Unfortunately, each of the subsystems specifies a different length.

In cotton processing technology (and those technologies which have evolved from that technology), the units developed in England during the industrial revolution are still used in the USA. In this case, a hank is specified as containing 840 yds* of yarn. Thus, if the count of a singles yarn is 20 hanks/lb. (usually written as 20s or 20/1), there will be 20 x 840 yards in a pound of yarn. The symbol used in this bulletin will be Ne where the subscript refers to “English” and distinguishes it from Nm, which refers to the metric count (meters/gram). In the case of long staple yarns, whose technology is derived from one of the processes for making yarn out of wool, a hank is often defined as 560 yds. of yarn, and in this case, the symbol NW will be used to describe count. There are many others, and a list of some specified hank lengths is given in Table 1.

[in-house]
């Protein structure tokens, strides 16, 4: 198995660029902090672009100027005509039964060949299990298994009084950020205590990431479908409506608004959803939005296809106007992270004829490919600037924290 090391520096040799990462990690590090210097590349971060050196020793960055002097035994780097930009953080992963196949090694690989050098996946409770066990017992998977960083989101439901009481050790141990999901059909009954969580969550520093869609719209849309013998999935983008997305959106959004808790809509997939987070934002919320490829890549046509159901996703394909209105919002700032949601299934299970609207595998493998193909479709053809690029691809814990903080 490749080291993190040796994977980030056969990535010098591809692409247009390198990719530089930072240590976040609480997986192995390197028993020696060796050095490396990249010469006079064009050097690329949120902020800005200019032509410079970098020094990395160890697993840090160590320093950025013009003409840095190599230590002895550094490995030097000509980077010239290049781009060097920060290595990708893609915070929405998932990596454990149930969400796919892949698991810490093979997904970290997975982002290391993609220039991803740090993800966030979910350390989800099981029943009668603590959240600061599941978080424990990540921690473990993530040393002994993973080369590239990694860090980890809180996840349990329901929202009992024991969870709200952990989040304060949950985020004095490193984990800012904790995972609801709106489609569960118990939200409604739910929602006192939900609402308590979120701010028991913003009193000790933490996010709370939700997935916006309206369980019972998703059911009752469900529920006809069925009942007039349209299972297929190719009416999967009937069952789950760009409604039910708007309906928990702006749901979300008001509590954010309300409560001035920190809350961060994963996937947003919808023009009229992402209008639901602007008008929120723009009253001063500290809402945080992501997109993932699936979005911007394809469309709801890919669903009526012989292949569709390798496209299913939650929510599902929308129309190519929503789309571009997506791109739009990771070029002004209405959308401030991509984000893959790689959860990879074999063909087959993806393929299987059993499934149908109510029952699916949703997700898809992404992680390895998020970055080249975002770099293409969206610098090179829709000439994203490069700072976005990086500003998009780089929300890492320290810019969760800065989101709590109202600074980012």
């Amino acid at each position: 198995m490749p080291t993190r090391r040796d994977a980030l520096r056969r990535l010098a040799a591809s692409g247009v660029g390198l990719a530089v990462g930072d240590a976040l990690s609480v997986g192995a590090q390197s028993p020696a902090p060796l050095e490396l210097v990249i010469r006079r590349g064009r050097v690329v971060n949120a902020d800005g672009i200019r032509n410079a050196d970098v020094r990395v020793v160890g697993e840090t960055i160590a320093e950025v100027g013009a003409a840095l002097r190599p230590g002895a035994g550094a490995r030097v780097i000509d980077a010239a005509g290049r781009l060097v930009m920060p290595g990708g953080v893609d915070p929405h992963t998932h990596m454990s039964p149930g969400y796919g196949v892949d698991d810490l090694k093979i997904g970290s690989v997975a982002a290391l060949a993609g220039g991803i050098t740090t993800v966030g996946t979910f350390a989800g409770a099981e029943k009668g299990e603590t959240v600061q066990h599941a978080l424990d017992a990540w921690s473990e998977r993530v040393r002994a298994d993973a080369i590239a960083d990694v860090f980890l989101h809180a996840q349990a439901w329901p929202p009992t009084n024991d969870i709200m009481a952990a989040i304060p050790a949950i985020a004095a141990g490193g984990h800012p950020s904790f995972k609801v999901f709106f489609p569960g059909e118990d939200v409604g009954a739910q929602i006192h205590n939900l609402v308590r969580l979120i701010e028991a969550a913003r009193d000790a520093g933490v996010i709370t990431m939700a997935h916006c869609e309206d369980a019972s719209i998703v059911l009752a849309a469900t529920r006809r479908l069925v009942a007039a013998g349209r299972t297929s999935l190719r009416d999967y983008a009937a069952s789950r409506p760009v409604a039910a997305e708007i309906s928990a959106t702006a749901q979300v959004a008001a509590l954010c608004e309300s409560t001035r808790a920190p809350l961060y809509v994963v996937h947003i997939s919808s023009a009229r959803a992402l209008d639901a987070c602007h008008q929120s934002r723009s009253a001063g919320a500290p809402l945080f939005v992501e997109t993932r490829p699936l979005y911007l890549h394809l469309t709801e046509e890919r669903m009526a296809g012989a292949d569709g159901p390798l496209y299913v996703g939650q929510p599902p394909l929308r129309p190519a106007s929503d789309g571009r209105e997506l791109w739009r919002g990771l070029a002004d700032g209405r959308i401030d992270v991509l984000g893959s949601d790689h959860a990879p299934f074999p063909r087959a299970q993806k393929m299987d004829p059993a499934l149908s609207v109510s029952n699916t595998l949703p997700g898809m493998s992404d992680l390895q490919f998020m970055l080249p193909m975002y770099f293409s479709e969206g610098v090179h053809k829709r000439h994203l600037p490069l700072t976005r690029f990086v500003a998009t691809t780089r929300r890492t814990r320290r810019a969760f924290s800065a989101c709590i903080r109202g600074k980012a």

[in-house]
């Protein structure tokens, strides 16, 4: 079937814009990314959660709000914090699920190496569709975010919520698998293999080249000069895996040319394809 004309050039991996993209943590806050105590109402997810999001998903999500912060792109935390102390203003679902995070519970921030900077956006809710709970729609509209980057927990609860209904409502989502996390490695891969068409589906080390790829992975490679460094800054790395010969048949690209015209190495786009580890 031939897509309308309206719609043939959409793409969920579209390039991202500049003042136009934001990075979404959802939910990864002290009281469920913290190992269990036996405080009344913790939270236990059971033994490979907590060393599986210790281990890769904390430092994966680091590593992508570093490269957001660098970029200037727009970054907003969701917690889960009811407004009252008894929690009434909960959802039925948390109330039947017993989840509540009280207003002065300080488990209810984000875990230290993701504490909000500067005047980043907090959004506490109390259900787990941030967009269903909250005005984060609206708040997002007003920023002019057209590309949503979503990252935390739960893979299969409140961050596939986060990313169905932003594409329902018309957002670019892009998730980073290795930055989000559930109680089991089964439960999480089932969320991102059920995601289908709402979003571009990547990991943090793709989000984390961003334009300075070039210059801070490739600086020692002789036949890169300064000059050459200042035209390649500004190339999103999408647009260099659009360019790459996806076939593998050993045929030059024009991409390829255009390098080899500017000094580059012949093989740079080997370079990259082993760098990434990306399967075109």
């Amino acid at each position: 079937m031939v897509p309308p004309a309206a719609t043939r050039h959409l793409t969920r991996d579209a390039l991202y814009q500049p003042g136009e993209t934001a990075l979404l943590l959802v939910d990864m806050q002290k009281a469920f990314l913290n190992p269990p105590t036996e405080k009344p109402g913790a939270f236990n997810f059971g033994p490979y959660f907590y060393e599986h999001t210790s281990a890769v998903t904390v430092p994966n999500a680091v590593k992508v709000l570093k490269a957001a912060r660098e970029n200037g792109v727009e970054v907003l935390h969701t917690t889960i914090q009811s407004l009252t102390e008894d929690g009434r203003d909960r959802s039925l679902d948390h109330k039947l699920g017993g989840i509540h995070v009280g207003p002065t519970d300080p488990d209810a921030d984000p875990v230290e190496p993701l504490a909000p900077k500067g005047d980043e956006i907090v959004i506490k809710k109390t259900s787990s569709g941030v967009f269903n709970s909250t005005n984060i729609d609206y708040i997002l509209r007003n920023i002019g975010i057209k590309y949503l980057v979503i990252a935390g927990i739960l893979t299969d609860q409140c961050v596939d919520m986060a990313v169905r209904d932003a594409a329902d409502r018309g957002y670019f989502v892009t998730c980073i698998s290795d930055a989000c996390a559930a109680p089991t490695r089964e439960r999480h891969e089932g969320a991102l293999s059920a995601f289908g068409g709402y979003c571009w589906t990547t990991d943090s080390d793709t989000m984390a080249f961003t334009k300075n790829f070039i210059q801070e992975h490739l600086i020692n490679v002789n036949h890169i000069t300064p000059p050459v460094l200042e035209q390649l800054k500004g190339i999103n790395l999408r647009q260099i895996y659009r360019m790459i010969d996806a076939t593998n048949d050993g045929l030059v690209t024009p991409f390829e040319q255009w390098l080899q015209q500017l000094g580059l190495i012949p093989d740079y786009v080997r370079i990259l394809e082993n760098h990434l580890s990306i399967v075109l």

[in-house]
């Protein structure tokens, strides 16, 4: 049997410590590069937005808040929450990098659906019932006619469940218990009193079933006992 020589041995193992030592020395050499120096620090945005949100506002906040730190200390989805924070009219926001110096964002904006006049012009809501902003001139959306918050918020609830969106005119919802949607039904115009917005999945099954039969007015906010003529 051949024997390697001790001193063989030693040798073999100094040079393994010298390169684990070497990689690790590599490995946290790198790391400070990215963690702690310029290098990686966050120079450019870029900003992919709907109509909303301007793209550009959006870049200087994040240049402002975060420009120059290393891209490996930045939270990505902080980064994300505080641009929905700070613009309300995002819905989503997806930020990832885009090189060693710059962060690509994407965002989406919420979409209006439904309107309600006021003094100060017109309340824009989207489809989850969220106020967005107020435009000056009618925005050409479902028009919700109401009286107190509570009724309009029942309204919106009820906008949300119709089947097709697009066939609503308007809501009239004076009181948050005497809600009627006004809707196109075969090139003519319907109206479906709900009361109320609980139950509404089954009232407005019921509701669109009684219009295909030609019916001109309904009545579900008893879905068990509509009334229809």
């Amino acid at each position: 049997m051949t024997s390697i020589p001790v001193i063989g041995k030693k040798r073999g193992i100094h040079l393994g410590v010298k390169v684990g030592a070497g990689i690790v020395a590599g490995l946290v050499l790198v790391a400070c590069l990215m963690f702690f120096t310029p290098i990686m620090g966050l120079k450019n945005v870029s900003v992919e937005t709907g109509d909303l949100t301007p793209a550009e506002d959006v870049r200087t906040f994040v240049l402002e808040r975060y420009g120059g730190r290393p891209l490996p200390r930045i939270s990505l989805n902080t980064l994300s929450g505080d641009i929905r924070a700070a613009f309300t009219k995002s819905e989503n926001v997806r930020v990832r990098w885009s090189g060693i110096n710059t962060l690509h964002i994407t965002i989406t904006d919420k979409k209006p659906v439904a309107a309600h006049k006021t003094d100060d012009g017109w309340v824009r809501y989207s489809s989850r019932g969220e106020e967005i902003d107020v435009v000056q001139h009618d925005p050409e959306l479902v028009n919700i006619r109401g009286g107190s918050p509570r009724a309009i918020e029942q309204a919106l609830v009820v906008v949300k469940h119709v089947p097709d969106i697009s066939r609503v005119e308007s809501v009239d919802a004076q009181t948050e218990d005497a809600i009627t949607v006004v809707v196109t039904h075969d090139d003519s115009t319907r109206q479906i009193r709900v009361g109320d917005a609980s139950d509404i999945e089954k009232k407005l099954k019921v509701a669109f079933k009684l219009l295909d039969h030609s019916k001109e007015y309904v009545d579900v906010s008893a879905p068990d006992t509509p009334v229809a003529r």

With the indirect system, the number gets larger as the yarn gets finer. In the English cotton system, a 4s yarn is very coarse whereas 40s yarn is fine.


In normal practice, it is unnecessary to go through such a calculation each time a conversion is  required, and generally a conversion factor can be used (see Table 2). In the case of converting from one direct subsystem to another, one merely multiplies the known linear density by the conversion factor to get it into different counts, similarly, when converting from one indirect subsystem to another. When converting from indirect to direct, or vice versa, then the factor must be divided by the known quantity.